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topic 8904

Salt Spray Hours vs. real life exposure

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A discussion started in 2001 & continuing through 2017

(2001)

Q. What do salt spray hours represent in days? In an hour a week, month, year? Please advise.

Craig Schmucker
distribution - Carrollton, Texas


(2001)

A. This is an often-asked question. The answer is that salt spray does not correlate to anything. Other corrosion tests do not correlate to real life or each other. Many have tried to study this and make a correlation, but nobody has done it yet. The problem is that the actual chemical reactions that make rust take years to occur. If you rust something in a few weeks, then you have obviously used a different chemical reaction!

Salt spray is only a predictor of real world results. This test is also good at detecting finish defects. The best one can do is to base salt spray requirements on prior history. If you want your part to last longer in the real world, look for finishes that will last longer in salt spray.

tim neveau
Tim Neveau
Rochester Hills, Michigan


(2001)

A. I really enjoyed the discussion of salt spray testing and what it means in the Aug. 2001 edition of Metal Finishing. That is the one question that always comes up when one teaches a corrosion class. I answer it with the following question : Which one of the eight types of corrosion are you trying to duplicate? Generally the person asking the question does not know the type of corrosion that is being duplicated. I mention that salt spray is a continuously wet test and in the past has been used mainly for process control checks as one of your respondents mentioned. The continuously wet test is probably some indication of corrosion rate in 5% salt solution or some form of general corrosion.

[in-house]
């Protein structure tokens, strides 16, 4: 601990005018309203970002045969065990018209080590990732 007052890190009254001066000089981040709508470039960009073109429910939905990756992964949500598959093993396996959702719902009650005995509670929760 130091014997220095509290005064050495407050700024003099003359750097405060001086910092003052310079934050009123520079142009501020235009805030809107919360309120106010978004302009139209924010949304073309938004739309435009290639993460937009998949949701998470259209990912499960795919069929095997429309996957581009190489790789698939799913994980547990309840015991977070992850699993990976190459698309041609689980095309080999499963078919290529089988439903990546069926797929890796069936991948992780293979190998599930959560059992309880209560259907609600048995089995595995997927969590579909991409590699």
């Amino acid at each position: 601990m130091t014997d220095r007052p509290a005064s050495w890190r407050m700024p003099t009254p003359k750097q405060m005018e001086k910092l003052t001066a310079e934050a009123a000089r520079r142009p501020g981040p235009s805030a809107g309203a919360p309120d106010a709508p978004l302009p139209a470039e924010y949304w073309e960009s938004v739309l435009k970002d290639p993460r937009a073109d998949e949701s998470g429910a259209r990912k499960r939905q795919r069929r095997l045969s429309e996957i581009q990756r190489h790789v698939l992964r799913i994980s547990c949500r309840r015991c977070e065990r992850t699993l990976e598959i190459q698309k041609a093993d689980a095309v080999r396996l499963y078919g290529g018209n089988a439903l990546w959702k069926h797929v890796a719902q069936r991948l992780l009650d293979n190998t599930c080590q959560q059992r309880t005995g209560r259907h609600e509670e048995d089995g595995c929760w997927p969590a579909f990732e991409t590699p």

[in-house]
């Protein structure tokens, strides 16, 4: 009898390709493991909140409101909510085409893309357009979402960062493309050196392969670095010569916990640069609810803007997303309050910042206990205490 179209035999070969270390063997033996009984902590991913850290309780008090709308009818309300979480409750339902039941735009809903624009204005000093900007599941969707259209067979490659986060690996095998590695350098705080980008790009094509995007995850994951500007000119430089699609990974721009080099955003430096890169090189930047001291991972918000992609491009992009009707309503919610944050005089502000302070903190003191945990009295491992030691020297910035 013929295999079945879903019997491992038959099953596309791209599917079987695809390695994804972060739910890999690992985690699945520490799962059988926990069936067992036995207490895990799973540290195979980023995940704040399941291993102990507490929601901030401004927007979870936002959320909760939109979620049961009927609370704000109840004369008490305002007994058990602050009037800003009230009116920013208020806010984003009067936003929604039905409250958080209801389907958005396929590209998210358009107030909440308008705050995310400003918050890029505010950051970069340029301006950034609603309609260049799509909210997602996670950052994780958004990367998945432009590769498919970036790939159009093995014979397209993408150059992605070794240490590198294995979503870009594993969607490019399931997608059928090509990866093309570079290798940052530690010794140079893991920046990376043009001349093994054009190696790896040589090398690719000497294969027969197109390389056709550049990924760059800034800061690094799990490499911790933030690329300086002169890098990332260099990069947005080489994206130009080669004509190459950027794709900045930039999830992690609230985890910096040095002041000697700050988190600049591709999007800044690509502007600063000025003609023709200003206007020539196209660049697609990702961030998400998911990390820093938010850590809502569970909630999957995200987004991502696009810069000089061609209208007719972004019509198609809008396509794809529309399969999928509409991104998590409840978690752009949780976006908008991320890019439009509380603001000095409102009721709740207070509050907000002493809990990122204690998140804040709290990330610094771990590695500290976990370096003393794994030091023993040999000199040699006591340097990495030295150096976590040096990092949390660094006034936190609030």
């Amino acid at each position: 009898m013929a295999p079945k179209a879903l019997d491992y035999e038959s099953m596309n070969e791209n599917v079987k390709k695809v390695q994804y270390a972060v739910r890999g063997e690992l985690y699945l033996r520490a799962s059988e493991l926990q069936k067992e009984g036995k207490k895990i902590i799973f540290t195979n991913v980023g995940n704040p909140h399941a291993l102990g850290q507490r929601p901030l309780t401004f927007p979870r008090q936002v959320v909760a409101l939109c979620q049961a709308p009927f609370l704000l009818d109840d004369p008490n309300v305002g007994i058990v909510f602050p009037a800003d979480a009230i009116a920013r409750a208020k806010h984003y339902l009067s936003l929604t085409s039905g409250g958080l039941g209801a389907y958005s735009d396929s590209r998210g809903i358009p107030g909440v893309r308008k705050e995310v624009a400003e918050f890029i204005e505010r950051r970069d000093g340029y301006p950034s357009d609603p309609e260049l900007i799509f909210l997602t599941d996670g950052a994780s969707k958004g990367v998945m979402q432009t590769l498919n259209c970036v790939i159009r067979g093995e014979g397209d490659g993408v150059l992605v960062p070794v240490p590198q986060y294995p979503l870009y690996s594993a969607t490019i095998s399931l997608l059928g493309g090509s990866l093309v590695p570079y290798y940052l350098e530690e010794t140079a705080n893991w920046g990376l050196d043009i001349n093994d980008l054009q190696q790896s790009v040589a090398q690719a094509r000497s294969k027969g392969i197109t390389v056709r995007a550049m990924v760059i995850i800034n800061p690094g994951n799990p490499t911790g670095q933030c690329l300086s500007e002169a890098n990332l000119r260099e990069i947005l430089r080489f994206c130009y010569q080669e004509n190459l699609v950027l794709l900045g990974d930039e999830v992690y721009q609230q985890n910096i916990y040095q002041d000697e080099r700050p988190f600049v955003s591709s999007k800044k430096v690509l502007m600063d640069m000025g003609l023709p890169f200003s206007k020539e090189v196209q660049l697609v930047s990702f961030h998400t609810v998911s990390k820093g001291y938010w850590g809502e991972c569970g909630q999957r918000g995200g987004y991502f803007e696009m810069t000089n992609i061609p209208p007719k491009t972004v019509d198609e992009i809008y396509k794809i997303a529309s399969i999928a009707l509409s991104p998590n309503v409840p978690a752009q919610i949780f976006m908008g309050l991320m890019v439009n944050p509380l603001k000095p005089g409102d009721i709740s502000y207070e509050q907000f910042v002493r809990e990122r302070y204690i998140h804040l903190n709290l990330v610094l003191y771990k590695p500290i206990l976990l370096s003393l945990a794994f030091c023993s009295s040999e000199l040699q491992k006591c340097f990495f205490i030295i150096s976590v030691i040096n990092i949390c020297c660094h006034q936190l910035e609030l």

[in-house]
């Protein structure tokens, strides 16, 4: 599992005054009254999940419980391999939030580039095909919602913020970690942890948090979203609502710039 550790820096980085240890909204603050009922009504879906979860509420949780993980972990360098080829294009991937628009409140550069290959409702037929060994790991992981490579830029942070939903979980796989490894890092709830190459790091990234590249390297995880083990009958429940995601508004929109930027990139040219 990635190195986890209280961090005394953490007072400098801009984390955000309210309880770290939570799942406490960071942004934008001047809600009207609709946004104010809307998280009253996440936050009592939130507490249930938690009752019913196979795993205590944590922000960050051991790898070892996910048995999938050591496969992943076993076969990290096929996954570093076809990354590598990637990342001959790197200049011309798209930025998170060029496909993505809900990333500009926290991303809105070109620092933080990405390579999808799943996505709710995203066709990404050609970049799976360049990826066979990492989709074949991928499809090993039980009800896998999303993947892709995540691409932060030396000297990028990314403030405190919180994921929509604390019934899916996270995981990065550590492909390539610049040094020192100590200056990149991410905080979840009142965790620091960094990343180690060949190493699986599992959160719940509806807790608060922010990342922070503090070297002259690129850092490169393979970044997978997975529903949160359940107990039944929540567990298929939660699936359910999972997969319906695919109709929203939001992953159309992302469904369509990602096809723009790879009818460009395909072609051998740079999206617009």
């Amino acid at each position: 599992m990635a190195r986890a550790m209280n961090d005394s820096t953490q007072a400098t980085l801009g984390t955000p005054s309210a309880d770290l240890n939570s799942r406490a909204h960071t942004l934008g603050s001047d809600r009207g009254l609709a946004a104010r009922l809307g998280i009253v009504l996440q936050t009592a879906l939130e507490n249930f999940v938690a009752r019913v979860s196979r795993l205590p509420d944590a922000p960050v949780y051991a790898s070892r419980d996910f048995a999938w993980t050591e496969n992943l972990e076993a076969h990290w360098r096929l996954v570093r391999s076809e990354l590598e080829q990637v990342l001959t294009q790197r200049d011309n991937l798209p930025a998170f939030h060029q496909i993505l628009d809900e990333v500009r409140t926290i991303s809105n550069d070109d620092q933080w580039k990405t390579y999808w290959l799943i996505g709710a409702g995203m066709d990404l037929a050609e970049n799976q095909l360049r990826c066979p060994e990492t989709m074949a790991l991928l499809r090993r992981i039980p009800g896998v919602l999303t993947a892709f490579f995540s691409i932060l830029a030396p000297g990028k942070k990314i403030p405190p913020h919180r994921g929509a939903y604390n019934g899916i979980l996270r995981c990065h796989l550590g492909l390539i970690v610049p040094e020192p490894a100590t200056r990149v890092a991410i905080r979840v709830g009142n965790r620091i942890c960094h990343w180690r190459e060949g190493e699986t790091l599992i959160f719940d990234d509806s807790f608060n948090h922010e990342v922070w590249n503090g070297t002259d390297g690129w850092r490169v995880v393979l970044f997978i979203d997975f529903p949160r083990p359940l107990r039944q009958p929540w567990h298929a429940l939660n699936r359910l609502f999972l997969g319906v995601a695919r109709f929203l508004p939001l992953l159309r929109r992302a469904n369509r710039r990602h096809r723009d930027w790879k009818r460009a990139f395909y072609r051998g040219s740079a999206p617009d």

Cyclic testing, however, was initiated to duplicate the crevice corrosion observed on cars at scratches in the coating. Crevice corrosion requires a dry cycle to accelerate the effect of alkali formation at the cathode to produce the underfilm attack at the scratch. Aluminum has an Exco test to duplicate the exfoliation corrosion observed on high strength aluminum alloys. Anodic polarization testing originated as a test method for evaluating storage tanks for sulfuric acid and susceptibility to pitting corrosion. I don't want to bore you with more test methods, but as you can see there are reasons for tests other than salt spray. My references indicate that approximately 100 hours salt spray is similar to one year outdoors based on OEM testing in the US.

I've seen similar data for Europe. That's the closest I can come to based on published data I have seen. A 100 hours in the salt spray cabinet was equivalent to a month exposure in the Panama Canal Zone when I evaluated coatings for belt links in the late 1960's. For that reason, I call the salt spray a "rubber yardstick" in that you need to know what environment you intend to compare it with. Obviously, 100 hours in the salt spray could also be 15 years in the desert.

Some day someone will write a book on salt spray testing and start a discussion on effect of thickness on plated coatings, effect of pretreatment on paint coatings, effect of surface roughness on oil coatings, etc. That's what is really important to know. . . . . how all these variables effect not only the salt spray results, but the actual results achieved in service.

Joe Menke


January 5, 2010 -- this entry appended to this thread by editor in lieu of spawning a duplicative thread

Q. How does 100 hrs of humidity testing (not Salt spray) in a controlled cabinet equate to real shelf life in hours, days, weeks, months?

Ginger Riley
Quality Engineer Supervisor - Moberly, Missouri


January 6, 2010

Sorry, Ginger, it doesn't. Salt Spray testing and Humidity testing are QA measures used to insure that the process has not deteriorated; they are not a predictor of real life in service or on the shelf.